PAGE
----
Project: Research project

Project Details


The renin-angiotensin system (RAS) has been implicated in the
pathogenesis of diabetic glomerulopathy. The goal of this project is to
explore the relationships and interactions of the systemic and intrarenal
renin-angiotensin systems, to define their different regulatory
mechanisms, and to determine the site-specific roles of this hormonal
system in the modulation of glomerular hemodynamic function in the
diabetic kidney. Rationale: (1) Though plasma renin is normal,
circulating levels of Angiotensin II (Ang II) are elevated in diabetic
rats, indicating discordance of the systemic renin-angiotensin axis
(RAS). Origins, mediators, and regulatory consequences of this newly
recognized abnormality remain to be explored. (2) Biochemical, molecular
biologic, and immunohistochemical studies all indicate heightened
activity of the intrarenal RAS, disproportionate to the plasma RAS, as
well as redistribution of renal RAS components. More precise
localization and quantitation of various RAS components is required to
determine their site-specific roles. (3) Though RAS blockade influences
renal function, the primary hemodynamic problem (afferent arteriolar
vasodilation) must be under the influence of other hormonal systems.
General hypothesis: High Ang II levels result from increased activity
of non-classical processing pathways, and/or contributions of tissue
processing pathways, and may be influenced by interrelated vasodilators.
Localized heightened activity of the intrarenal RAS, particularly in the
glomeruli and renal vasculature, contributes to local hemodynamic
regulation. However, increased RAS activity also provides a stimulus to
counter-regulatory vasodilator systems (the kallikrein-kinin system and
endothelial derived relaxing factor), which dilate the afferent arteriole
and thereby also contribute to the hemodynamic adaptations. Specific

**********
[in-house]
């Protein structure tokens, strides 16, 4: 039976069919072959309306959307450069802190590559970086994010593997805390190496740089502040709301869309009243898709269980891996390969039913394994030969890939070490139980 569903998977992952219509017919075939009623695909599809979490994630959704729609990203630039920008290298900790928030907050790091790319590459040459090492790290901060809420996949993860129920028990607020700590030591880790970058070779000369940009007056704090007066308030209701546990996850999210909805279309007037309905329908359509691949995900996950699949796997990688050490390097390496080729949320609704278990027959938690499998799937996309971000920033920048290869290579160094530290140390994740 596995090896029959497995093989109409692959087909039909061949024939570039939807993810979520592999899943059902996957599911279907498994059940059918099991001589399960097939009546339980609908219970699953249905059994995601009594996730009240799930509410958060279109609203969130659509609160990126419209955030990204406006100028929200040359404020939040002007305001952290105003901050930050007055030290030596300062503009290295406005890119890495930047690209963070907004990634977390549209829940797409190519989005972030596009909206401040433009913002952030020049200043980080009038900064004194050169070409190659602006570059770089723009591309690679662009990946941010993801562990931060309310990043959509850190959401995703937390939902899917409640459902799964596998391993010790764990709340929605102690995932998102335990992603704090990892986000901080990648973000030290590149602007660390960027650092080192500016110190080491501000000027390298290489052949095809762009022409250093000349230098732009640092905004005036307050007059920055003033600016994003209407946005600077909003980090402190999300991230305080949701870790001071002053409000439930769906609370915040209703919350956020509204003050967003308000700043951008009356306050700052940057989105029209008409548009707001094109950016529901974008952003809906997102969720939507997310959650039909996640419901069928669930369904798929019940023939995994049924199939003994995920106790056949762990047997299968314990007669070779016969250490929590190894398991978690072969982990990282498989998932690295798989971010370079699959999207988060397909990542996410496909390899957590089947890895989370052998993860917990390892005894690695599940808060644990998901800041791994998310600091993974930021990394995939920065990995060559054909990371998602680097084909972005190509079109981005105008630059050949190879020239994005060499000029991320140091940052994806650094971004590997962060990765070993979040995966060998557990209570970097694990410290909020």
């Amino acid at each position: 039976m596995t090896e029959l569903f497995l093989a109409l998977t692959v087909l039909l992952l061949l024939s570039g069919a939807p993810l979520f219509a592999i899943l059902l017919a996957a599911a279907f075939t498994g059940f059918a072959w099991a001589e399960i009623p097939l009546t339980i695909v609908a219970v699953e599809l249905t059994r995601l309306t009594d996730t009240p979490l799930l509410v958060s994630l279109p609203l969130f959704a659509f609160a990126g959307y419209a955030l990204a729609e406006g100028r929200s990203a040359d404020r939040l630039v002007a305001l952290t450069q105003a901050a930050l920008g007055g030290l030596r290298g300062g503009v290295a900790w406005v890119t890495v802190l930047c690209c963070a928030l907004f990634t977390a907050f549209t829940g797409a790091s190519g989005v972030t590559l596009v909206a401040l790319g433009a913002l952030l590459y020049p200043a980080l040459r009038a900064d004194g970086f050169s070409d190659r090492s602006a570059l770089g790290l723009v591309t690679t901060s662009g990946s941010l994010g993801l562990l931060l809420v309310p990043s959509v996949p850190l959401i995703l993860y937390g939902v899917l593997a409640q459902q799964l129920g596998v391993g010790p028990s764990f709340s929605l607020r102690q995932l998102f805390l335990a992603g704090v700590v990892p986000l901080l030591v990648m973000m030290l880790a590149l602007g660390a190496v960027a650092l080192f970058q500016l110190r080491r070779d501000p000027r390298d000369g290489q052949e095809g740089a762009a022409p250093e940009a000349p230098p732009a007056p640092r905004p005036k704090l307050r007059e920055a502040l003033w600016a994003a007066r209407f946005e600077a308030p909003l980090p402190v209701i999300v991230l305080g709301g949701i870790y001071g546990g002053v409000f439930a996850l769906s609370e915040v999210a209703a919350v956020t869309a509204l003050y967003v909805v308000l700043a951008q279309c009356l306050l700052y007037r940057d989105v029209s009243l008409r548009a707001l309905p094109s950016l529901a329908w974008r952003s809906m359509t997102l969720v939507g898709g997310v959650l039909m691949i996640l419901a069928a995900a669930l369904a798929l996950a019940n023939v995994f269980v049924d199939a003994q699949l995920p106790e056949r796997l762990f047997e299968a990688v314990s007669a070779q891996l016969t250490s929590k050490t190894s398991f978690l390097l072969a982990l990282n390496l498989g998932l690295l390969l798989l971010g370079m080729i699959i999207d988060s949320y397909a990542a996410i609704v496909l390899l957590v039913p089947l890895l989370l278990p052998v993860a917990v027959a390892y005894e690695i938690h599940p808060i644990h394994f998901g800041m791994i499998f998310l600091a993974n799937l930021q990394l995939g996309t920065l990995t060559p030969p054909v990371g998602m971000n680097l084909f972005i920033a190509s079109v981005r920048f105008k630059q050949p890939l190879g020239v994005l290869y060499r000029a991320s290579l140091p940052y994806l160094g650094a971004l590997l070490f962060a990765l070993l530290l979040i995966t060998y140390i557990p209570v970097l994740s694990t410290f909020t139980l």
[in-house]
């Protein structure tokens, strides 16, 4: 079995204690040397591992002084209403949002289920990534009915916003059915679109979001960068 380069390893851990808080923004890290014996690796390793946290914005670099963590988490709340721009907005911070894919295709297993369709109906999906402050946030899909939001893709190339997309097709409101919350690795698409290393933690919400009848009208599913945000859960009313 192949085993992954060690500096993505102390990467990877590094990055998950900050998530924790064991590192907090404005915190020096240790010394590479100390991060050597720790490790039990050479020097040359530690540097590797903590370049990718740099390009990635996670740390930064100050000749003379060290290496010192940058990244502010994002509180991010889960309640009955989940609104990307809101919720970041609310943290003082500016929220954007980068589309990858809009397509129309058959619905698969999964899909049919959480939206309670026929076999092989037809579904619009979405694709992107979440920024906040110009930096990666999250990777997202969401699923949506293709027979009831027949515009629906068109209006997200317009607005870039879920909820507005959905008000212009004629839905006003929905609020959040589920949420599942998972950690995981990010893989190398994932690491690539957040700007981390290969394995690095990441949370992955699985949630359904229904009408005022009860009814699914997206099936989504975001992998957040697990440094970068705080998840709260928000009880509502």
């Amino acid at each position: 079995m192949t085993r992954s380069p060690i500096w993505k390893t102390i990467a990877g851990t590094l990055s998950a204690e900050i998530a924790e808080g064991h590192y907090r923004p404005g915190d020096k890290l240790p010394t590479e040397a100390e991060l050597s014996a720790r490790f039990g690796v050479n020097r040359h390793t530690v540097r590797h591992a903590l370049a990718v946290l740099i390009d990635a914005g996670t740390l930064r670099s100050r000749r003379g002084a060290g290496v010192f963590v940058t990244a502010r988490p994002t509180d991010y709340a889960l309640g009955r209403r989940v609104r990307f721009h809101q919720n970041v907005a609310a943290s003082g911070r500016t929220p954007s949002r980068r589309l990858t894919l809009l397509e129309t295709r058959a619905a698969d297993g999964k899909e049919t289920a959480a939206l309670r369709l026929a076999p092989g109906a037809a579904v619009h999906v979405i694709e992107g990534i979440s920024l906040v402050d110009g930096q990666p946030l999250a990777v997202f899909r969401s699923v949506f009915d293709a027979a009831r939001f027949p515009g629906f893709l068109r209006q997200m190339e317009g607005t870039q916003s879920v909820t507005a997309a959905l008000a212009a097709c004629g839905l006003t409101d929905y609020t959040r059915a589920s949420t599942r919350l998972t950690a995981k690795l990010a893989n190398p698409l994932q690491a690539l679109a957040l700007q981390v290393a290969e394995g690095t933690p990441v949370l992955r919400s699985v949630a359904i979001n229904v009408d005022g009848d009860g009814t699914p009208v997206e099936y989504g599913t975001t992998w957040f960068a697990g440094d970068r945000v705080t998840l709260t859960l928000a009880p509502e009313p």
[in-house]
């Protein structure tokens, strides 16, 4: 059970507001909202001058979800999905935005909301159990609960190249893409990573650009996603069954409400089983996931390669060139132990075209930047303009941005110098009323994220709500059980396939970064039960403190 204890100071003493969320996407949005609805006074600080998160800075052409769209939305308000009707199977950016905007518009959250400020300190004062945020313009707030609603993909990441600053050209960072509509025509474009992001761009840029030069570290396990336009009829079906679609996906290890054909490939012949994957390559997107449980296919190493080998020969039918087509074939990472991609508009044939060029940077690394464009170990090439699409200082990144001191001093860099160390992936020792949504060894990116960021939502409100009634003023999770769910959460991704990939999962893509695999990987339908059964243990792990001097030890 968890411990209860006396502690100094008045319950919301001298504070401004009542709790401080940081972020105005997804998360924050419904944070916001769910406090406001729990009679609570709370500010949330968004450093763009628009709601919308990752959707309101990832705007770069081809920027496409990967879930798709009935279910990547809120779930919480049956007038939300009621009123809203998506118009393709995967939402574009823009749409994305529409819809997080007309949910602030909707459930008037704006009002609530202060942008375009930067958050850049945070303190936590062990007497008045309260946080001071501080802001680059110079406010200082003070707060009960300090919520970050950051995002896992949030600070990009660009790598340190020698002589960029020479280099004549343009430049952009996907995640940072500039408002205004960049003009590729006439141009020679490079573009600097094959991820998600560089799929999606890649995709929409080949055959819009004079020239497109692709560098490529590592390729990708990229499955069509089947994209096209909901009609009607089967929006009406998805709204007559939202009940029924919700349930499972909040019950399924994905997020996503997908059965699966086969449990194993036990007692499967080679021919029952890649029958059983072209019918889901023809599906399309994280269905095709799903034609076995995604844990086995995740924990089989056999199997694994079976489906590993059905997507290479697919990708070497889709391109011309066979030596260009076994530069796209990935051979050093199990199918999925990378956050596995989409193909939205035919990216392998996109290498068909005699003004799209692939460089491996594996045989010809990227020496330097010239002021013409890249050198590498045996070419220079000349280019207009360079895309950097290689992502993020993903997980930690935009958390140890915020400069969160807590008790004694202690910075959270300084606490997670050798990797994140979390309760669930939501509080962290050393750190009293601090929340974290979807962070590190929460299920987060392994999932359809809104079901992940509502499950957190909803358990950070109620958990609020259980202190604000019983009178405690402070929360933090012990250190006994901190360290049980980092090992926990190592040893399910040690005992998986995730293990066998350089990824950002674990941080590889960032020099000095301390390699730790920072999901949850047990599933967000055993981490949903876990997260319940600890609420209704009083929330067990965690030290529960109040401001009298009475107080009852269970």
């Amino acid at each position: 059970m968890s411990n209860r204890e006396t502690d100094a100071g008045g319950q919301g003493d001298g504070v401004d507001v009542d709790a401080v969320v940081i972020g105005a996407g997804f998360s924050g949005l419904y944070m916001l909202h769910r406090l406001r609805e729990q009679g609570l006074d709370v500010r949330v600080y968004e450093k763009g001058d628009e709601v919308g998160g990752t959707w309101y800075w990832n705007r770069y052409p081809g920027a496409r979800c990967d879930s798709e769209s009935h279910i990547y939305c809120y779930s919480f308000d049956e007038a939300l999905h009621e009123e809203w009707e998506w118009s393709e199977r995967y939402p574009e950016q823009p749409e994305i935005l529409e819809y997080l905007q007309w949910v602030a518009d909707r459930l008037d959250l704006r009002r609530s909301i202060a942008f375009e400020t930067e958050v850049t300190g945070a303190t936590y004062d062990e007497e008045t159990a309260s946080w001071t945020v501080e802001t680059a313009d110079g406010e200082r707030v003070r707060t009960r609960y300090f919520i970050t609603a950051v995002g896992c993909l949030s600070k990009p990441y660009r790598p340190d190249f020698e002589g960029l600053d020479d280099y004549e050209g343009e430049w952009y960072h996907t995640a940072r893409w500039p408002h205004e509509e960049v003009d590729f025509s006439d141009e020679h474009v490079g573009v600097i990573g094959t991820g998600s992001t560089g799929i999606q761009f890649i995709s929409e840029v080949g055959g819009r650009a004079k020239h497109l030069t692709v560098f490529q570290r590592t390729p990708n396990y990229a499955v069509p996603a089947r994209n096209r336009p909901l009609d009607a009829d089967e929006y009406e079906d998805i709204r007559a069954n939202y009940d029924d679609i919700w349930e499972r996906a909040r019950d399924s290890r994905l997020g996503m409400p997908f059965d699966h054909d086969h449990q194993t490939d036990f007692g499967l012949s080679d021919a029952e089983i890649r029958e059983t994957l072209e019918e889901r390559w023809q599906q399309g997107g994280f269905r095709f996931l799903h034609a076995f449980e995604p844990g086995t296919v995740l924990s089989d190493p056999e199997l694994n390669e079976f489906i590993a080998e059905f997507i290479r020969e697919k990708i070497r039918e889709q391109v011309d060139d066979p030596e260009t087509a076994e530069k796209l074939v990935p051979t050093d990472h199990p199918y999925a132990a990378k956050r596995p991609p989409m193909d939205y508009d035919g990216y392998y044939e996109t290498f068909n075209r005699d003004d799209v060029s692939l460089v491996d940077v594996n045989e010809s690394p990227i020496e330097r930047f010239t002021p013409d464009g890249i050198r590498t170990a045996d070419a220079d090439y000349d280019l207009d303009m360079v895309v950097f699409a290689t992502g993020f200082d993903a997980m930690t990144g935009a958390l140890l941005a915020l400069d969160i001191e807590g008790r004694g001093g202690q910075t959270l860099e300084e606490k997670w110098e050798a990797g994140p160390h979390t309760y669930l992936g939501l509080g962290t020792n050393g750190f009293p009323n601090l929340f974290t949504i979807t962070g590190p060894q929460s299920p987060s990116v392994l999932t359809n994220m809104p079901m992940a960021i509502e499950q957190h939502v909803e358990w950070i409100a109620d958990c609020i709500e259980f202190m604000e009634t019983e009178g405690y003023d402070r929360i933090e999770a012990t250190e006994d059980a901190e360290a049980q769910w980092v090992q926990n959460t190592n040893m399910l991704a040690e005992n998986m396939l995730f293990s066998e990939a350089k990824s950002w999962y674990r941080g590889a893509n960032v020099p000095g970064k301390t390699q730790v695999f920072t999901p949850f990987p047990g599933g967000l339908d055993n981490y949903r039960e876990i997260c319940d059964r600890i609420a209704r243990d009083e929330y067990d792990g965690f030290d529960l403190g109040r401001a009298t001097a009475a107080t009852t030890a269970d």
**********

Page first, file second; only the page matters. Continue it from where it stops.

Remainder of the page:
aims: (1) To localize the site(s) of altered RAS component processing,
by determining whether they result from altered processing pathways,
disproportionate contribution of the extrarenal tissue RAS, and/or
altered degradation; (2) to determine whether intrarenal Ang II formation
and action are increased in the diabetic kidney, and the role of systemic
Ang II levels in regulating the intrarenal RAS; (3) to determine whether
Ang II stimulates activity of the kallikrein-kinin system and
endothelial-derived relaxing factor, and to determine the
interrelationships among these vasodilators and the RAS in terms of
hemodynamic and hormonal regulation. To achieve these aims, we will use
an integrated biochemical, molecular biologic, immunohistochemical, and
physiologic approach. Joining these investigative tools together will
provide a novel and powerful approach to understanding the pathogenesis
of diabetic microangiopathy, potentially allowing more specific and
effective prevention of this leading cause of end stage renal disease and
Effective start/end date7/15/936/30/97


  • National Institutes of Health: $189,365.00
  • National Institutes of Health
  • National Institutes of Health
  • National Institutes of Health


  • Medicine(all)

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